‘Goldsmith Lofts’ Could Bring 58 Units to Newark

92 Parkhurst St Newark Development
92 Parkhurst St, Newark. Photo via Google Maps.

A plan to make a former Newark factory the base of a new residential development could be approved this week.

A legal notice shows that M&M Development, LLC, which is based in the city’s Ironbound neighborhood, has applied to the Newark Zoning Board of Adjustment (ZBA) to create the “Goldsmith Lofts” at 84-92 Parkhurst Street. The development, which would include 58 units, would be seven stories tall and include parking in the basement. Located at the corner of Austin Street, the Goldsmith Lofts would include and be built around the four-story building that currently stands on the premises.

The existing structure’s second-floor windows have been boarded up for around a decade but the windows on the third and fourth levels appear to be original to the building. An inscription that says “Larter & Sons” can still be found above the front door, a reference to the jewelry company that once used the building as a factory. The company, which was founded in 1865, later moved to Old Bridge Township and closed in 2014. Later, the building on Parkhurst Street was home to other industrial firms and an arts and cultural incubator called The Diamond Factory.

88 Parkhurst Rendering
This rendering found on M&M Development’s website shows nine stories instead of the proposed seven.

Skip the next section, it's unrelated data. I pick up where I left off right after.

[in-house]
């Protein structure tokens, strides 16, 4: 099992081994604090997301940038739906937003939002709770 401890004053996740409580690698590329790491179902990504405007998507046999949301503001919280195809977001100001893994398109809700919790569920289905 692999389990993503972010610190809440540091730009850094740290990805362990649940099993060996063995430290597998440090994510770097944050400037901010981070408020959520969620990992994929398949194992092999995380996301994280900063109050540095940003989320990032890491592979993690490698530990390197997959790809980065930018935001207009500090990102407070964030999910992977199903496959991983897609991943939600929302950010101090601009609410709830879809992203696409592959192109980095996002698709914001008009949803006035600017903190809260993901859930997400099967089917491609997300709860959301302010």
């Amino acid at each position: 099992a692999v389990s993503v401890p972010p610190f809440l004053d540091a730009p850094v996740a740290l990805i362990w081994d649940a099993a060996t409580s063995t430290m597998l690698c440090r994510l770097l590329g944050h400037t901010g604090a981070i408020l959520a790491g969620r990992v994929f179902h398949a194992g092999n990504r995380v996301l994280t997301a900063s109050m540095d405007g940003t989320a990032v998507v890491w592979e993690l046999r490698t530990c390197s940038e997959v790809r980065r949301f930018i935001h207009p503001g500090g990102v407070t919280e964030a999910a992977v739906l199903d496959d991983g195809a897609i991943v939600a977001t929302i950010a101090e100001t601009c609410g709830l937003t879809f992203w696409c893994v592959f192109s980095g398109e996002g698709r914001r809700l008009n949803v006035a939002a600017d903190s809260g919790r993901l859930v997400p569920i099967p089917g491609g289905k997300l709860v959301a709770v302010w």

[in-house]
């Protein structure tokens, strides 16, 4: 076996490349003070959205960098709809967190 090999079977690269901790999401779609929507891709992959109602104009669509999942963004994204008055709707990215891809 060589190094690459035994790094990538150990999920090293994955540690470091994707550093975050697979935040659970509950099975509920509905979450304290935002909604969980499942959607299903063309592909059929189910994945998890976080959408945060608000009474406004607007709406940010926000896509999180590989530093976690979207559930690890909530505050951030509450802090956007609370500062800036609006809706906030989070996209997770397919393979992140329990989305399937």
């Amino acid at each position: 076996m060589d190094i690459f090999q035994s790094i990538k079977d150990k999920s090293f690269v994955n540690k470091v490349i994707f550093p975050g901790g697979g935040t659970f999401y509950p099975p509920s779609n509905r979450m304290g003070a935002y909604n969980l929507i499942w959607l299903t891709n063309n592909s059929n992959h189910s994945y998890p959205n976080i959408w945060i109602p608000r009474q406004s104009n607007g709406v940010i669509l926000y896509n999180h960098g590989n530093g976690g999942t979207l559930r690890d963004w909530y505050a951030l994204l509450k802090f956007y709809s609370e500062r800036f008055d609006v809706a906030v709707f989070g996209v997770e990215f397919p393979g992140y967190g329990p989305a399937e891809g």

M&M Development acquired the building for $975,000 earlier this year, according to NJ Parcels. The company’s website features a rendering for the proposed Goldsmith Lofts and states that 12 of the units would be “affordable” while the rest would be market rate. A gym, laundry room, and community room would be included in the building.

The ZBA is scheduled to hear the proposal during its meeting this Thursday, September 20 at 7:00pm. M&M Development is seeking Preliminary and Final Site Plan approval in connection with the project, according to the notice, along with variances such as height, parking, and front yard setback.

This project differs from other recent proposals in Newark not only because of the plan to turn an older four-story building into a seven-story residential development, but also because the developer did not apply for approvals using an anonymous LLC and because of the site’s location. While most plans for new development in the city as of late have been for properties in the Ironbound, University Heights, and Downtown Newark, this site is situated several blocks south of Lincoln Park and is just over a mile from Newark Penn Station. However, public bus service is provided nearby on Broad Street.


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  1. Through redevelopment of brownfields and continued pursuit of high-density development, Newark will continue to gentrify and progress. If only there was a political counterpart to the economic gentrification.
    Oh wait, there is, it’s called voting…
    Hopefully, this and other developments will inject informed voters into the city, to remove the existing yoke of ineffective and incompetent political leadership in Newark.

  2. Who is being displaced in a building that has sat vacant for over a decade? I think it’s healthier for the city to actually have a middle class.


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